Before dealing with letters at all, I have found it useful to awaken interest and call the attention of pupils to the connection between bodily signs and voice sounds, as beckoning, meaning "come," holding up the forefinger, "Silence," &c., and the making of pictures or marks on stone, or slate, or paper, to record events or numbers. They are thus led to conclude that the former are used to communicate with persons who are present with each other, the latter with those absent. The method is synthetic, as with Froebel's occupations. The pupil first learns to distinguish differences, as with colours and forms, and then makes combinations as in plaiting and building. The letters of the alphabet are divided into two tables. The first table consists of the voices (i.e., vowels) A, E, I or Y, O, U. The long sounds of these letters are first taught, the pupil touching at the same time the thumb and fingers of the left hand with the forefinger of the right. This is the same method as is the dumb alphabet, with the exception of the letter Y. As I and Y have the same sound it seemed better to make alteration, and they are told Y is only I split open at the top. This practice is distinctly valuable, because by associating each sound with a different object it is more easily distinguished. The children are told these letters are the most important, as they can stand alone, and can be sounded alone, that they have a clear, full, distinct voice of their own. Next the short sounds are given, and it is carefully impressed that it is merely the long full sound cut off, as when a cry is stopped by placing the hand before the mouth. Great care must be taken to distinguish the short sounds of E and I. For the long sounds the thumb and fingers should be slowly pressed, for the short they should be lightly tapped.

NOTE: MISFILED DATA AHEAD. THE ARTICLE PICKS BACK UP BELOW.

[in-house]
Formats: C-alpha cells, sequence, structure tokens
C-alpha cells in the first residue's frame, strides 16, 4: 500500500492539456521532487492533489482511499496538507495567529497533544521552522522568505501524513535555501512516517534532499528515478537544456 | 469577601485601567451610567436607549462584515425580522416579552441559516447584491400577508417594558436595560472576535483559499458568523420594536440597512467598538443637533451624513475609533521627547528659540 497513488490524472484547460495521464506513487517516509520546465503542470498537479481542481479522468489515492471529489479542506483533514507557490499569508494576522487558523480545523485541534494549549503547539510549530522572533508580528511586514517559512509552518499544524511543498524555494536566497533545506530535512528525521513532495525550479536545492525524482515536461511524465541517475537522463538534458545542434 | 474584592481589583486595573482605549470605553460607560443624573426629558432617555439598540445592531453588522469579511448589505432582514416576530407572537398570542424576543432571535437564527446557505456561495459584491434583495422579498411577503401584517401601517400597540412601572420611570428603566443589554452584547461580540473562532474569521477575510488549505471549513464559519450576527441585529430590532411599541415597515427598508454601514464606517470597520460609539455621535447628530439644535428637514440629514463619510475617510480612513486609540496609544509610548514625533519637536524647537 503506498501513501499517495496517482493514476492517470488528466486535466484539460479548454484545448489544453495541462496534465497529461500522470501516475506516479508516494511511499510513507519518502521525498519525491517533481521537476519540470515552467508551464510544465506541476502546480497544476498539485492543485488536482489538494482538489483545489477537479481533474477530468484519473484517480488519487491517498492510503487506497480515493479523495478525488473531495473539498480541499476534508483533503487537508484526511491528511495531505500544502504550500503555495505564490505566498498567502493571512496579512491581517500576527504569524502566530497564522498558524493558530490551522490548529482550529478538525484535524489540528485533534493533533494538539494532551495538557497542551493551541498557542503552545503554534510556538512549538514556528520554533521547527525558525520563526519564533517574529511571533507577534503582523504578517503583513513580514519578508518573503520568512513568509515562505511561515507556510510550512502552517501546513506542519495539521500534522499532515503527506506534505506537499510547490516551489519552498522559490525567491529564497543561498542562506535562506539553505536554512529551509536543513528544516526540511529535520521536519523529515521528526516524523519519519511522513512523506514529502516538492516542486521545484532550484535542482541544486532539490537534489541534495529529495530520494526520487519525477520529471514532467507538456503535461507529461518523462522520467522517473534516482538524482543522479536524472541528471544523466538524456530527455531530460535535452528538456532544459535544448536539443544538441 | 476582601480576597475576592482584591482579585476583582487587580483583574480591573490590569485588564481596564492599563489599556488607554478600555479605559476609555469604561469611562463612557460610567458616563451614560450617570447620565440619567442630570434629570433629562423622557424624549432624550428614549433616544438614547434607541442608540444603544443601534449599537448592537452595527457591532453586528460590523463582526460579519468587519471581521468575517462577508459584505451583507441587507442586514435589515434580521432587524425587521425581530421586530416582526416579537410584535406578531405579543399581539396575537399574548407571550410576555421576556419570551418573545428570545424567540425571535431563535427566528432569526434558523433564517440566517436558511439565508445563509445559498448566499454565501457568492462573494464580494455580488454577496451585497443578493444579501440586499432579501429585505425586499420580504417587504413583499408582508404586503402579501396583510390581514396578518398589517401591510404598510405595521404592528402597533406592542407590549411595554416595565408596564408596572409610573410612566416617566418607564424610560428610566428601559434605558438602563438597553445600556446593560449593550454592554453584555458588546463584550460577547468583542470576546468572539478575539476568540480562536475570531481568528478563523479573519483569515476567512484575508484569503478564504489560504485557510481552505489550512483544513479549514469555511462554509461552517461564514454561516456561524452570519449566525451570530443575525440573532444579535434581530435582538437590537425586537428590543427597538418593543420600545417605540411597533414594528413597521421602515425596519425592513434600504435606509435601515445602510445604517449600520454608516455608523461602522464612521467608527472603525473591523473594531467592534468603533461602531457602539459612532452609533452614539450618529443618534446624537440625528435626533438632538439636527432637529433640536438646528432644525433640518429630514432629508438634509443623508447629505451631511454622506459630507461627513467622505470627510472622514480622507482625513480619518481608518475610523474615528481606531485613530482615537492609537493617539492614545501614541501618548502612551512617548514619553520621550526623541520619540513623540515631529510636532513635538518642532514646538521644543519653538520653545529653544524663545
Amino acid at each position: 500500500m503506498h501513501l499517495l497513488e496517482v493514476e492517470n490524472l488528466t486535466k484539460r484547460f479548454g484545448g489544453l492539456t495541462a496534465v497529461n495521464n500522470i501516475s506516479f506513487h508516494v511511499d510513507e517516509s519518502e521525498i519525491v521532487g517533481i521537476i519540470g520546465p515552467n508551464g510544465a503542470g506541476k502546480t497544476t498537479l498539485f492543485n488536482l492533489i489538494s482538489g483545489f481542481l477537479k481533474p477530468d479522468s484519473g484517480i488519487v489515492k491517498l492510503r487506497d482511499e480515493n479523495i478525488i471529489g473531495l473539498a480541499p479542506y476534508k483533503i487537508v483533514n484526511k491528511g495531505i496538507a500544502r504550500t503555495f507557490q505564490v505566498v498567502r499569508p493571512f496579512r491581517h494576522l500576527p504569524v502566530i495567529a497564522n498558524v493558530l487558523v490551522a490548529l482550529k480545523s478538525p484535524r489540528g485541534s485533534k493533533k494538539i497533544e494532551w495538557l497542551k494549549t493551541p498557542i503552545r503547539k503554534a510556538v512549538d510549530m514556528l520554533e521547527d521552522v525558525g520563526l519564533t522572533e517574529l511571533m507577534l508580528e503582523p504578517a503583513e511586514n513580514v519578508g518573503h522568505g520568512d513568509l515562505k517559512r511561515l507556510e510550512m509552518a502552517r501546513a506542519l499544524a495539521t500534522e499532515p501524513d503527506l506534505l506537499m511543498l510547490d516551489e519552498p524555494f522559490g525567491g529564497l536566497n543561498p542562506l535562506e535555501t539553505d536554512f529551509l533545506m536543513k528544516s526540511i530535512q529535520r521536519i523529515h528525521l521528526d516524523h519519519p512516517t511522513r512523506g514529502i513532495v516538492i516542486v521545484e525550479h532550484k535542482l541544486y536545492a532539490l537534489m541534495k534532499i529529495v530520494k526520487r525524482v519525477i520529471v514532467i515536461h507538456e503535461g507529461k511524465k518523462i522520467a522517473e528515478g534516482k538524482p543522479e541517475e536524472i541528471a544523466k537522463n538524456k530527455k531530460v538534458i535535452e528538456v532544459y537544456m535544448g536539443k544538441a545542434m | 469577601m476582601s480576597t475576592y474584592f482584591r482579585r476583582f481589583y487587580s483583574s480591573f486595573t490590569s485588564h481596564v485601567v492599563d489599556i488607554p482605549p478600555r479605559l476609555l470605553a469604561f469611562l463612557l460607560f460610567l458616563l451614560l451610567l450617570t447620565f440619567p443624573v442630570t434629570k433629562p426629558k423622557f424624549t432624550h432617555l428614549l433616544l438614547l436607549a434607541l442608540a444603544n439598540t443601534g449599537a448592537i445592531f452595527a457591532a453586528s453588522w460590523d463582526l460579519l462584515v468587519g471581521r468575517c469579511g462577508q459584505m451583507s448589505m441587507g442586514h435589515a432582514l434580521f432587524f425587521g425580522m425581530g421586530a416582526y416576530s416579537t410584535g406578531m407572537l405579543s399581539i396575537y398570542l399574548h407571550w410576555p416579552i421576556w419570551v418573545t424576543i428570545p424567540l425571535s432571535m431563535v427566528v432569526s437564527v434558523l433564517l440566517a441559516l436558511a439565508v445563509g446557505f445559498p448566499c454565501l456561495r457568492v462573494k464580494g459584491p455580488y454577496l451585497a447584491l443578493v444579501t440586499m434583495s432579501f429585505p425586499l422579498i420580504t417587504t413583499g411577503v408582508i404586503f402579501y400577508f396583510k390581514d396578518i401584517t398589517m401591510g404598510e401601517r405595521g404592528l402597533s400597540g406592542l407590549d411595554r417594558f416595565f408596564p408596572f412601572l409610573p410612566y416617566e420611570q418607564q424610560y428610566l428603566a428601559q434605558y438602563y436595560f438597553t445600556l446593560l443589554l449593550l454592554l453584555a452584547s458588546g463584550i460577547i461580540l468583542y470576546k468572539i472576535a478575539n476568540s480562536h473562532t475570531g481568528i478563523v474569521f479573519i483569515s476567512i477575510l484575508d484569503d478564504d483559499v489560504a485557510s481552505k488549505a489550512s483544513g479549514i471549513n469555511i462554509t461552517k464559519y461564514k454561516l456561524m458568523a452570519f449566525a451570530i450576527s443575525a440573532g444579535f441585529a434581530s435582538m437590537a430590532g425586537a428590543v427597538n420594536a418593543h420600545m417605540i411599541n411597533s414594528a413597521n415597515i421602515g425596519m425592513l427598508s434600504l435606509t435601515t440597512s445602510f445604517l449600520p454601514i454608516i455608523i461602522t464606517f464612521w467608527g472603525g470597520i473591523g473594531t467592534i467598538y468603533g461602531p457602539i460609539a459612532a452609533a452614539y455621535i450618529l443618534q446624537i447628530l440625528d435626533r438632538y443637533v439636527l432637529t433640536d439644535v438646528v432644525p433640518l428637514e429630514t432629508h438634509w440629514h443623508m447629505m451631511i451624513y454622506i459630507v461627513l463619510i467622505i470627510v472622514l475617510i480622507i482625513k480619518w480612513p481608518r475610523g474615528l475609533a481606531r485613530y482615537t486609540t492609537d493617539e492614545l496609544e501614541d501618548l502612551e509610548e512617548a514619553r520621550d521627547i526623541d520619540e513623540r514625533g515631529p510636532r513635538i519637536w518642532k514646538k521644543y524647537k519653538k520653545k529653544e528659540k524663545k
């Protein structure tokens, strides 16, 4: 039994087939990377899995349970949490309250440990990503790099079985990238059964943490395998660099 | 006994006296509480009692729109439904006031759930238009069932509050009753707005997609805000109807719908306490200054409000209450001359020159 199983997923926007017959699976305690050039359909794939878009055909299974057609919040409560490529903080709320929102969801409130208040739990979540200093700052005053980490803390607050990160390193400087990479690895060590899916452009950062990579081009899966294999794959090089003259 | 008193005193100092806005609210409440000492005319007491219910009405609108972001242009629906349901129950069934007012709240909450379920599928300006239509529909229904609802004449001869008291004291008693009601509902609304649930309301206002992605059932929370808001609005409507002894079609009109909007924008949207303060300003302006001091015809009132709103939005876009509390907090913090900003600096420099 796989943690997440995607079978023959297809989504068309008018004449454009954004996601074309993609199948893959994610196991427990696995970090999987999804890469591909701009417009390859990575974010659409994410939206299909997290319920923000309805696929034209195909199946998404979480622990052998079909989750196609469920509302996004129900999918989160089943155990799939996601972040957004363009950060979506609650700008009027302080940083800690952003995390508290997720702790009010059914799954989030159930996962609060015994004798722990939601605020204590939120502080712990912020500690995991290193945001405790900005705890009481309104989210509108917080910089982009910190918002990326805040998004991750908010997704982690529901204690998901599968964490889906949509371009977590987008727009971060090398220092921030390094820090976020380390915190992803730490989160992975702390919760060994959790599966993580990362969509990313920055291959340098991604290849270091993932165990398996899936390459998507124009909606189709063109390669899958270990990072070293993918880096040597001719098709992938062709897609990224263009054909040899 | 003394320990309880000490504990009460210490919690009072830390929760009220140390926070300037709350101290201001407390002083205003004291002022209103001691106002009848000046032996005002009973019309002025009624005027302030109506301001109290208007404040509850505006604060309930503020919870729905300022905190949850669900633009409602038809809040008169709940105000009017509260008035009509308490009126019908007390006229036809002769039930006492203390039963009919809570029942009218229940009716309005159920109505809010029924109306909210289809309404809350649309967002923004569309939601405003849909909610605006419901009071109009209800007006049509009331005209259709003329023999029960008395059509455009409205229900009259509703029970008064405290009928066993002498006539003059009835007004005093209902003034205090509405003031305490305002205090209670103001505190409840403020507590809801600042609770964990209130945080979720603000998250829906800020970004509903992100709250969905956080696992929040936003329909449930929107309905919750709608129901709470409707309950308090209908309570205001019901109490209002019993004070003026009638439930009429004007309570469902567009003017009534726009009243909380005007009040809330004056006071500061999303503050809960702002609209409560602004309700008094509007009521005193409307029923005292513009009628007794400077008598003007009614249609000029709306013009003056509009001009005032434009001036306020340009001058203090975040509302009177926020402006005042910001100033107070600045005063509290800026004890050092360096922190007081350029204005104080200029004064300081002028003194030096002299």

When this table has been thoroughly learnt, and the forms of the letters are perfectly known, the sound table can be taken, viz., the dumb letters or consonants. It is explained that these poor letters are in a bad case, and cannot get on alone without the help of the voices. They make queer sorts of noises, something like animals, as if trying to talk, but unable to manage it.  As each group of letters is learnt the pupils are taught at the same time to make the letter on their fingers, according to the dumb alphabet. As in this alphabet, as regards the consonants, the shape of the letter is generally an imitation of the printed form, this helps to impress the form more quickly on the mind. It is also useful in satisfying the desire for movement by giving useful occupation to the hand. Another advantage is that it is an aid to the teacher, as not only the ear but the eye also is enabled to detect any mistake.